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  6. Harvesting and Dispersing of Cells from Biofilms (Alternative Method).

    The two methods differ only in the method of dispersing the cells once they have been harvested. The standard method uses a Branson Ultrasonic Corporation or similar sonic water bath cleaner delivering approximately 50-60 hz, to disrupt biofilms and disperse cells, the alternative method uses a TurboMixTM High Performance Attachment for the Vortex Genie mixer which can vortex 12 samples in microcentrifuge tubes simultaneously.

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  7. Henrici's Microbial Fishing Technique.

    The point of this exercise is to collect mixed species biofilms from either natural water sources (streams, ponds, salt marshes etc) or laboratory or domestic sources (aquariums, rain barrels, traps in sinks (gross!) etc.).

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  8. Isolation of Biofilm Populations from Soil Crumbs by Flotation.

    The students construct a simple apparatus which permits them to harvest some biofilm associated cells from a crumb of soil by floatation on water.

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  9. Measurement of Biofilm Thickness.

    This exercise uses a modified light microscope to measure the thickness of a biofilm prepared by any growth or collection method. The microscope is equipped with a pointer and a piece of polar coordinate graph paper so that by focusing on the surface and the base of the biofilm and recording the difference in degrees one can determine depth. Instructions for calibrating the microscope are included.

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Applications:

  1. Antimicrobial Sensitivity: Biofilm vs. Planktonic Cells (MBEC).



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  2. Bacterial Infection in a Cystic Fibrosis Patient.

    This classroom exercises introduces students to the reality of Pseudomonas infections in Cystic fibrosis patients. The students are given some information from which they must draw inferences and conclusions. Then additional information is given permitting them to see more of the picture. The exercise, written by a CF medical specialists takes small portions of a couple of classes.

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  3. Biofilms as Biobarriers.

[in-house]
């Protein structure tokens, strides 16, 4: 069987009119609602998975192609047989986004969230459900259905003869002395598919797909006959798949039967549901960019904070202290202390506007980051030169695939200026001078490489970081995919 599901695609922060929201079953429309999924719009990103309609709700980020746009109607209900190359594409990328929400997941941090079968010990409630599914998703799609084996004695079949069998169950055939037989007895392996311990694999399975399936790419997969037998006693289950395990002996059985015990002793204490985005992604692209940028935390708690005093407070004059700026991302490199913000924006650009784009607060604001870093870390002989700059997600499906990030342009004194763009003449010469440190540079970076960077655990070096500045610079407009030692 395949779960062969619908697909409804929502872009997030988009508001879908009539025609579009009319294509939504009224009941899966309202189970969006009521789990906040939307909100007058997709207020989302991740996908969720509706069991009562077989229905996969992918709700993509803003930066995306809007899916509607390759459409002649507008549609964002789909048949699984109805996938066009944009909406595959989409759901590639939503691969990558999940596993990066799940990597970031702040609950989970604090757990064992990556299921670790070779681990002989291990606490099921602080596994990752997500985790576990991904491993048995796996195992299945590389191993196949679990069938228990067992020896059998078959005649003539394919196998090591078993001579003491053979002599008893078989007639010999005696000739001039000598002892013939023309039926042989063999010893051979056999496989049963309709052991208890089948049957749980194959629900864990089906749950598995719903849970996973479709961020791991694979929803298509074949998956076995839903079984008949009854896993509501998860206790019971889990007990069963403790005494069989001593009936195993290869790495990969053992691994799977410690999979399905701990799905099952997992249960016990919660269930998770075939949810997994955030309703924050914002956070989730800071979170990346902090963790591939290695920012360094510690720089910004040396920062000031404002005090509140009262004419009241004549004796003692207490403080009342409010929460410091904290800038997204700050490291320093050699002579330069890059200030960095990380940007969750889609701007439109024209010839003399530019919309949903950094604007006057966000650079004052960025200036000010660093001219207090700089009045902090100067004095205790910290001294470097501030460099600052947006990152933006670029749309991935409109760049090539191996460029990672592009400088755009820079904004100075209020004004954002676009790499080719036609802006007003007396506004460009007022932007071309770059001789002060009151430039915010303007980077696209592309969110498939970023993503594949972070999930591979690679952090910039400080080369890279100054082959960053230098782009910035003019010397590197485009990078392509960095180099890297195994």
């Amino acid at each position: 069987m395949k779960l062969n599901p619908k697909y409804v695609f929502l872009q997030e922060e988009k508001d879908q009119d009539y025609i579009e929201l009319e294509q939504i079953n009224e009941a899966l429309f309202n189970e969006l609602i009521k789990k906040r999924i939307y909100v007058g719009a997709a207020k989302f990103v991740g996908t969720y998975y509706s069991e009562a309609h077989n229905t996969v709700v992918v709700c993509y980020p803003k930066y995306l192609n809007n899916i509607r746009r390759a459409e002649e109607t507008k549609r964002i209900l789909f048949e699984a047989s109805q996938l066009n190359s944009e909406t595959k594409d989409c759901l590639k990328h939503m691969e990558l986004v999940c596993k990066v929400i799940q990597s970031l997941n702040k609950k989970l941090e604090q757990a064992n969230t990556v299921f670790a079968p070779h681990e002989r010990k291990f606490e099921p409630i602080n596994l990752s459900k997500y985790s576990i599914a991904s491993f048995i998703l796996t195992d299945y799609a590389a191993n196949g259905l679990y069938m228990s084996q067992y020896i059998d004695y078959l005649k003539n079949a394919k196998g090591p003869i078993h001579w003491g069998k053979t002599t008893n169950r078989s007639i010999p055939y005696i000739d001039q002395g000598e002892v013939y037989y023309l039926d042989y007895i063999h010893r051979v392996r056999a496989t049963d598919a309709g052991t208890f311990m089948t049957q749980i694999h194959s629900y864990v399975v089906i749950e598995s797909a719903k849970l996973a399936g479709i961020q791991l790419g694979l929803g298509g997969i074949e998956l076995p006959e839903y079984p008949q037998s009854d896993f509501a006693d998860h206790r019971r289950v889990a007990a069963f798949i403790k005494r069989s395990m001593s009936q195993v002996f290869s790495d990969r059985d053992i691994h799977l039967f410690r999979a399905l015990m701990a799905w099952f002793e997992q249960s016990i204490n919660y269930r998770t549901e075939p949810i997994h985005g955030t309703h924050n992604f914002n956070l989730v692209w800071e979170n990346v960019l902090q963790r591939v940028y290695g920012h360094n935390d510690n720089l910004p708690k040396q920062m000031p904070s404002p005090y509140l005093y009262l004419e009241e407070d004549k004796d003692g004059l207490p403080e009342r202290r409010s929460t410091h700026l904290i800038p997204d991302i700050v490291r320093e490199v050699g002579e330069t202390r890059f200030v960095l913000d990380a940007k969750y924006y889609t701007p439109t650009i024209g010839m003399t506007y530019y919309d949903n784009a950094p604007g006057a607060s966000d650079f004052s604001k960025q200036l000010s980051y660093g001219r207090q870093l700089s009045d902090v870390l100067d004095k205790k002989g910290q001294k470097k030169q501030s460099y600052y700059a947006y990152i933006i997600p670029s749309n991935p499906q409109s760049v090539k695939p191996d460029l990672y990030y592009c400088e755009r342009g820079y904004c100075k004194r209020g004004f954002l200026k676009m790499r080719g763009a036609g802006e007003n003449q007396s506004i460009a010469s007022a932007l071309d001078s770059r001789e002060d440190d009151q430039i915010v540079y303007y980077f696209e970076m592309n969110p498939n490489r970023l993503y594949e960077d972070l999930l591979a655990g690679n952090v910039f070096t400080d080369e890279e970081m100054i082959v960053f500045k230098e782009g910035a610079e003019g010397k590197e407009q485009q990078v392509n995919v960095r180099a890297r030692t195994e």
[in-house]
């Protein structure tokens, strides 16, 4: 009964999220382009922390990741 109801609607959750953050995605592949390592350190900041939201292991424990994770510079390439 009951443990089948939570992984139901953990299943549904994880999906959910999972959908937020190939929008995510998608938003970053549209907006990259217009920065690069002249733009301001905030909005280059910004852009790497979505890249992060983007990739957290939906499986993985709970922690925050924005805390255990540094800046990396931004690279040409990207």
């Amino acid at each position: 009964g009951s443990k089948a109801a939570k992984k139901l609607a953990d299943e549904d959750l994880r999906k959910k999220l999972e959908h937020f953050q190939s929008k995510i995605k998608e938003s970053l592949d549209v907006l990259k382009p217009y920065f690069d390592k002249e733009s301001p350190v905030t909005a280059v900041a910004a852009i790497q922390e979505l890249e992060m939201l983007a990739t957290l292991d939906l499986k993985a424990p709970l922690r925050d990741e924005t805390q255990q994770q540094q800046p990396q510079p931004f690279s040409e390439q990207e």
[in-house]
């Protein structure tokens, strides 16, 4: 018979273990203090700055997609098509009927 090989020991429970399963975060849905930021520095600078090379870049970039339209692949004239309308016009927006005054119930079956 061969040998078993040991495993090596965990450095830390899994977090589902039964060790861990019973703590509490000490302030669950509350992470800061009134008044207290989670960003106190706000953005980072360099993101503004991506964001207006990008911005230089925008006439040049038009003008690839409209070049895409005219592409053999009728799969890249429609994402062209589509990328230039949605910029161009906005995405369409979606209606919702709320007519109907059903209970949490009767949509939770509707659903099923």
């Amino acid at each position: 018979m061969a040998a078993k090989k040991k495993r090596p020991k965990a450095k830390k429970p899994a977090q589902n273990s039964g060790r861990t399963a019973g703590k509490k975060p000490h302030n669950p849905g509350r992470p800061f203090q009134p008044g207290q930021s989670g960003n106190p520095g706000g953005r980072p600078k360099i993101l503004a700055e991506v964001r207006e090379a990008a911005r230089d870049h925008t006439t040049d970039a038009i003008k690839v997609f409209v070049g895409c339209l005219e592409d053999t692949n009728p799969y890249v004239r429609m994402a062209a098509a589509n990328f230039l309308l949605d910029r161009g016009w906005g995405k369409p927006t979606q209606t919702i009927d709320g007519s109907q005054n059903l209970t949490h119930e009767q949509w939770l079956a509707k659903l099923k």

In this exercise students construct a column containing sand or small glass beads. The column is charged with a culture of a nonpathogen that produces a great deal of EPS. The flow rate of liquid thorough the column is measured at intervals as the biobarrier forms.

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  4. Buccal Epithelial Cells with Adherent Bacterial Cells Revealed by Negative Staining.

    Students harvest squamous epithelial cells from their cheek with a tongue depressor and stain the cells with nigrosine dye. This dye reveals the biofilm cells growing on the surface of the epithelial cells.

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  5. Building a Biofilm Model from a Confocal Microscope Stack.

    Images taken by a Confocal Scanning Laser Microscope are of limited depth of field and are stored individually in the memory of a computer like so many individual slices of bread. The computer can reassemble these "slices" to produce a three dimensional "whole loaf". Paul Stoodly has provided a "confocal stack" from which individual students or classes can "cut out" and reassemble their own model of a biofilm. Once assembled the students can answer questions about the original such as direction of flow, overall dimensions, architecture and the presence of water channels.

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  6. Coaggregation: Interactions between Bacteria in Dental Biofilms.



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  7. Construction of a Winogradsky Column.

    In this exercise, students construct a miniature pond similar to those first built by Sergei Winogradsky. Given an appropriate container, some mud or soil, and samples of a carbon, nitrogen and sulfur source students can make columns which in time may become truly spectacular as highly pigmented photosynthetic microorganisms grow as a biofilm at the mud glass interface.

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  8. Dental Biofilms: Detection and Quantification of Plaque.

    n this exercise, students use a dental disclosing agent to show the extent of plaque attached to their teeth. A guide is given which aids students in quantifying the amount of plaque present.

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  9. Detection of Naturally Occurring Acyl-Homoserine Lactones Using a Chromobacterium Reporter Strain.